INVESTIGADORES
DIAZ DE ASTARLOA Juan Martin
congresos y reuniones científicas
Título:
Food habits of Bathyraja brachyurops (Chondrichthyes, Rajidae) on the Argentinean continental shelf
Autor/es:
BELLEGIA, M.; MABRAGAÑA, E.; SCENNA, L. B; BARBINI, S. A.; FIGUEROA, D. E.; DÍAZ DE ASTARLOA, J. M.; COUSSEAU, M. B.
Lugar:
New Orleans (USA)
Reunión:
Congreso; 2006 Joint meeting of the American Society of Ichthyologists and Herpetologists; 2006
Resumen:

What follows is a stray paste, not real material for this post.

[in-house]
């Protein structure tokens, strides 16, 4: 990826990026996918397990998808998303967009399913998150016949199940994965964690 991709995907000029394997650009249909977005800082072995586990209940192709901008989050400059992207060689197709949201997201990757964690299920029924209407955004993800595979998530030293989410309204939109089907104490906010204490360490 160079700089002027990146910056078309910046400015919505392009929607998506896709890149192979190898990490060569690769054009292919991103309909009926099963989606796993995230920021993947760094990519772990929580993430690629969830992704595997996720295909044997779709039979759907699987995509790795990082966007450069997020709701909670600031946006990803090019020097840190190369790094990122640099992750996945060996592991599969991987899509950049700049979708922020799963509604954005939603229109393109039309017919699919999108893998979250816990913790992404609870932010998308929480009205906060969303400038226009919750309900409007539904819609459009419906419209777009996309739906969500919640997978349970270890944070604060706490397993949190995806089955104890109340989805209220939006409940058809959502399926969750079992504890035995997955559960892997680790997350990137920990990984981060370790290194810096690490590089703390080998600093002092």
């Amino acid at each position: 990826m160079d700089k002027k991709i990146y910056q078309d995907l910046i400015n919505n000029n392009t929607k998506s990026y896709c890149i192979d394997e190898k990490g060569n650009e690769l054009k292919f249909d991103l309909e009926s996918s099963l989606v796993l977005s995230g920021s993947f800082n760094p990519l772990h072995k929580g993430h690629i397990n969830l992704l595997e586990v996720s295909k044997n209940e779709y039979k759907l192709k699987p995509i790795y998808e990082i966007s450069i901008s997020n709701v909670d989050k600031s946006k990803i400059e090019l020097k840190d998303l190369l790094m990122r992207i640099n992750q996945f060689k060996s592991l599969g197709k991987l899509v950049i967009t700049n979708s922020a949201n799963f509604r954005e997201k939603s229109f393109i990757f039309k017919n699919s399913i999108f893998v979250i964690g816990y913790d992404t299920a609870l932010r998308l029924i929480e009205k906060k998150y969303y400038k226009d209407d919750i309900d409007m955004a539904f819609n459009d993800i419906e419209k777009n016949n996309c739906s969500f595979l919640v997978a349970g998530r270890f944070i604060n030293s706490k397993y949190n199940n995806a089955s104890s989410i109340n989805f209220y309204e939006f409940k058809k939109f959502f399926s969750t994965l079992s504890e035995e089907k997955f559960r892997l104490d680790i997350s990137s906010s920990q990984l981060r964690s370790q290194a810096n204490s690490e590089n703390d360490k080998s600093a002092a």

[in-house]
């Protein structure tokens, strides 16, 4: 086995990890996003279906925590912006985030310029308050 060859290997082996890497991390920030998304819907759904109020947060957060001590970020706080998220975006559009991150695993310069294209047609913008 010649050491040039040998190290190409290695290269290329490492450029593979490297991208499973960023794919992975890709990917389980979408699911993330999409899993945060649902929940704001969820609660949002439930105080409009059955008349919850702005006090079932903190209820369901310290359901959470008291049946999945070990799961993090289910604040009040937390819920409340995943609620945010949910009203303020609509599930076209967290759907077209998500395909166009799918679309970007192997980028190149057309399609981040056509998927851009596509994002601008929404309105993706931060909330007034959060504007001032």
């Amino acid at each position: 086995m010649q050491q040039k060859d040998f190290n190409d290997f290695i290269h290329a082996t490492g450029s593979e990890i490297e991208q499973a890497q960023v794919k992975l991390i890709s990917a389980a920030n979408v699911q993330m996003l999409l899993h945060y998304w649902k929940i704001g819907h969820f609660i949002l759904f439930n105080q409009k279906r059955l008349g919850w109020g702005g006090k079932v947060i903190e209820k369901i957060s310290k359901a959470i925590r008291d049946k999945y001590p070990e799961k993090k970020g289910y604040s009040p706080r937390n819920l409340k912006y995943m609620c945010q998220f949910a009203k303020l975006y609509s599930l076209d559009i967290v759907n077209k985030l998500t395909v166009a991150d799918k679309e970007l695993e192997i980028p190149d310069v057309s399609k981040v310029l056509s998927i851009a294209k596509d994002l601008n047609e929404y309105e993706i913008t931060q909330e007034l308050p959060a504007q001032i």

The broadnose skate, Bathyraja brachyurops, inhabits southern South America waters. Food habits of this species were studied based on analysis of stomach contents of specimens collected from research cruises carried out by Instituto Nacional de Investigación y Desarrollo Pesquero during 2003-2005 on the Argentinenan continental shelf (35°S−52°S). Prey items were counted, weighted and identified to the lowest possible taxonomic level. Diet composition was assessed using the Index of Relative Importance expressed as percentage (%IRI). The degrees of dietary overlap between sexes and size classes were compared by Schöener Index (SI), using %IRI. Trophic level (TR) was calculated to determine the position of the broadnose skate within the food web. For this purpose prey items were assigned into five groups. A total of 265 stomachs was examined, of which 75,5% contained food. Twenty-nine prey taxa were identified in the stomach contents. B. brachyurops fed mostly on fish (75.4%) and crabs (14.7%) and to a lesser extent on isopods (8.2%) and squids (0.97%) suggesting that the broadnose skate is a tertiary consumer (Trophic level = 4.04). A high degree of dietary overlap between sexes (SI= 0.71) was found, although females showed higher %IRI of fish prey than males. However, size classes variation in diet was observed. Smaller skates consumed both fish (46.2%) and invertebrates (28.8% isopods and 23.6% crabs), whereas larger individuals fed almost exclusively on fish (86%). Dietary changes with the size of the predator were reported for several ichthyophagous skate species. These results presented are part of an ongoing study about ecology, biology and biodiversity of possible taxonomic level. Diet composition was assessed using the Index of Relative Importance expressed as percentage (%IRI). The degrees of dietary overlap between sexes and size classes were compared by Schöener Index (SI), using %IRI. Trophic level (TR) was calculated to determine the position of the broadnose skate within the food web. For this purpose prey items were assigned into five groups. A total of 265 stomachs was examined, of which 75,5% contained food. Twenty-nine prey taxa were identified in the stomach contents. B. brachyurops fed mostly on fish (75.4%) and crabs (14.7%) and to a lesser extent on isopods (8.2%) and squids (0.97%) suggesting that the broadnose skate is a tertiary consumer (Trophic level = 4.04). A high degree of dietary overlap between sexes (SI= 0.71) was found, although females showed higher %IRI of fish prey than males. However, size classes variation in diet was observed. Smaller skates consumed both fish (46.2%) and invertebrates (28.8% isopods and 23.6% crabs), whereas larger individuals fed almost exclusively on fish (86%). Dietary changes with the size of the predator were reported for several ichthyophagous skate species. These results presented are part of an ongoing study about ecology, biology and biodiversity of Food habits of this species were studied based on analysis of stomach contents of specimens collected from research cruises carried out by Instituto Nacional de Investigación y Desarrollo Pesquero during 2003-2005 on the Argentinenan continental shelf (35°S−52°S). Prey items were counted, weighted and identified to the lowest possible taxonomic level. Diet composition was assessed using the Index of Relative Importance expressed as percentage (%IRI). The degrees of dietary overlap between sexes and size classes were compared by Schöener Index (SI), using %IRI. Trophic level (TR) was calculated to determine the position of the broadnose skate within the food web. For this purpose prey items were assigned into five groups. A total of 265 stomachs was examined, of which 75,5% contained food. Twenty-nine prey taxa were identified in the stomach contents. B. brachyurops fed mostly on fish (75.4%) and crabs (14.7%) and to a lesser extent on isopods (8.2%) and squids (0.97%) suggesting that the broadnose skate is a tertiary consumer (Trophic level = 4.04). A high degree of dietary overlap between sexes (SI= 0.71) was found, although females showed higher %IRI of fish prey than males. However, size classes variation in diet was observed. Smaller skates consumed both fish (46.2%) and invertebrates (28.8% isopods and 23.6% crabs), whereas larger individuals fed almost exclusively on fish (86%). Dietary changes with the size of the predator were reported for several ichthyophagous skate species. These results presented are part of an ongoing study about ecology, biology and biodiversity of possible taxonomic level. Diet composition was assessed using the Index of Relative Importance expressed as percentage (%IRI). The degrees of dietary overlap between sexes and size classes were compared by Schöener Index (SI), using %IRI. Trophic level (TR) was calculated to determine the position of the broadnose skate within the food web. For this purpose prey items were assigned into five groups. A total of 265 stomachs was examined, of which 75,5% contained food. Twenty-nine prey taxa were identified in the stomach contents. B. brachyurops fed mostly on fish (75.4%) and crabs (14.7%) and to a lesser extent on isopods (8.2%) and squids (0.97%) suggesting that the broadnose skate is a tertiary consumer (Trophic level = 4.04). A high degree of dietary overlap between sexes (SI= 0.71) was found, although females showed higher %IRI of fish prey than males. However, size classes variation in diet was observed. Smaller skates consumed both fish (46.2%) and invertebrates (28.8% isopods and 23.6% crabs), whereas larger individuals fed almost exclusively on fish (86%). Dietary changes with the size of the predator were reported for several ichthyophagous skate species. These results presented are part of an ongoing study about ecology, biology and biodiversity of Bathyraja brachyurops, inhabits southern South America waters. Food habits of this species were studied based on analysis of stomach contents of specimens collected from research cruises carried out by Instituto Nacional de Investigación y Desarrollo Pesquero during 2003-2005 on the Argentinenan continental shelf (35°S−52°S). Prey items were counted, weighted and identified to the lowest possible taxonomic level. Diet composition was assessed using the Index of Relative Importance expressed as percentage (%IRI). The degrees of dietary overlap between sexes and size classes were compared by Schöener Index (SI), using %IRI. Trophic level (TR) was calculated to determine the position of the broadnose skate within the food web. For this purpose prey items were assigned into five groups. A total of 265 stomachs was examined, of which 75,5% contained food. Twenty-nine prey taxa were identified in the stomach contents. B. brachyurops fed mostly on fish (75.4%) and crabs (14.7%) and to a lesser extent on isopods (8.2%) and squids (0.97%) suggesting that the broadnose skate is a tertiary consumer (Trophic level = 4.04). A high degree of dietary overlap between sexes (SI= 0.71) was found, although females showed higher %IRI of fish prey than males. However, size classes variation in diet was observed. Smaller skates consumed both fish (46.2%) and invertebrates (28.8% isopods and 23.6% crabs), whereas larger individuals fed almost exclusively on fish (86%). Dietary changes with the size of the predator were reported for several ichthyophagous skate species. These results presented are part of an ongoing study about ecology, biology and biodiversity of possible taxonomic level. Diet composition was assessed using the Index of Relative Importance expressed as percentage (%IRI). The degrees of dietary overlap between sexes and size classes were compared by Schöener Index (SI), using %IRI. Trophic level (TR) was calculated to determine the position of the broadnose skate within the food web. For this purpose prey items were assigned into five groups. A total of 265 stomachs was examined, of which 75,5% contained food. Twenty-nine prey taxa were identified in the stomach contents. B. brachyurops fed mostly on fish (75.4%) and crabs (14.7%) and to a lesser extent on isopods (8.2%) and squids (0.97%) suggesting that the broadnose skate is a tertiary consumer (Trophic level = 4.04). A high degree of dietary overlap between sexes (SI= 0.71) was found, although females showed higher %IRI of fish prey than males. However, size classes variation in diet was observed. Smaller skates consumed both fish (46.2%) and invertebrates (28.8% isopods and 23.6% crabs), whereas larger individuals fed almost exclusively on fish (86%). Dietary changes with the size of the predator were reported for several ichthyophagous skate species. These results presented are part of an ongoing study about ecology, biology and biodiversity of −52°S). Prey items were counted, weighted and identified to the lowest possible taxonomic level. Diet composition was assessed using the Index of Relative Importance expressed as percentage (%IRI). The degrees of dietary overlap between sexes and size classes were compared by Schöener Index (SI), using %IRI. Trophic level (TR) was calculated to determine the position of the broadnose skate within the food web. For this purpose prey items were assigned into five groups. A total of 265 stomachs was examined, of which 75,5% contained food. Twenty-nine prey taxa were identified in the stomach contents. B. brachyurops fed mostly on fish (75.4%) and crabs (14.7%) and to a lesser extent on isopods (8.2%) and squids (0.97%) suggesting that the broadnose skate is a tertiary consumer (Trophic level = 4.04). A high degree of dietary overlap between sexes (SI= 0.71) was found, although females showed higher %IRI of fish prey than males. However, size classes variation in diet was observed. Smaller skates consumed both fish (46.2%) and invertebrates (28.8% isopods and 23.6% crabs), whereas larger individuals fed almost exclusively on fish (86%). Dietary changes with the size of the predator were reported for several ichthyophagous skate species. These results presented are part of an ongoing study about ecology, biology and biodiversity of Bathyraja species on the Argentinean continental shelf.species on the Argentinean continental shelf.